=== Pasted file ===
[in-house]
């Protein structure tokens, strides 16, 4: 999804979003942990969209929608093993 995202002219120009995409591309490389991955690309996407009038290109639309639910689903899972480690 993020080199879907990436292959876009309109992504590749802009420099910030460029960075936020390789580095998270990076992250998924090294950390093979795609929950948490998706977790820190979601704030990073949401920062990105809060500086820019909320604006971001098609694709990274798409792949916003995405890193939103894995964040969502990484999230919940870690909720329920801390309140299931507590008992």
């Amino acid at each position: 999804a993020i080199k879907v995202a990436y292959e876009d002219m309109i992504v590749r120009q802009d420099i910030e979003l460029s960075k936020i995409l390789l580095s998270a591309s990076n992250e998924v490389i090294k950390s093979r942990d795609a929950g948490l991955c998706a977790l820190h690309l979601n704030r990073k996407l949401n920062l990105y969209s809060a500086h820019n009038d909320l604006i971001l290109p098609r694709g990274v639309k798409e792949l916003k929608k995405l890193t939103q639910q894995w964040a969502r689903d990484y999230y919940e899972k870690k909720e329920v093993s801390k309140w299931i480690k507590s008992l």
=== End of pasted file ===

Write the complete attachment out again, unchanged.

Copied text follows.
[in-house]
């Protein structure tokens, strides 16, 4: 999804979003942990969209929608093993 995202002219120009995409591309490389991955690309996407009038290109639309639910689903899972480690 993020080199879907990436292959876009309109992504590749802009420099910030460029960075936020390789580095998270990076992250998924090294950390093979795609929950948490998706977790820190979601704030990073949401920062990105809060500086820019909320604006971001098609694709990274798409792949916003995405890193939103894995964040969502990484999230919940870690909720329920801390309140299931507590008992």
């Amino acid at each position: 999804a993020i080199k879907v995202a990436y292959e876009d002219m309109i992504v590749r120009q802009d420099i910030e979003l460029s960075k936020i995409l390789l580095s998270a591309s990076n992250e998924v490389i090294k950390s093979r942990d795609a929950g948490l991955c998706a977790l820190h690309l979601n704030r990073k996407l949401n920062l990105y969209s809060a500086h820019n009038d909320l604006i971001l290109p098609r694709g990274v639309k798409e792949l916003k929608k995405l890193t939103q639910q894995w964040a969502r689903d990484y999230y919940e899972k870690k909720e329920v093993s801390k309140w299931i480690k507590s008992l």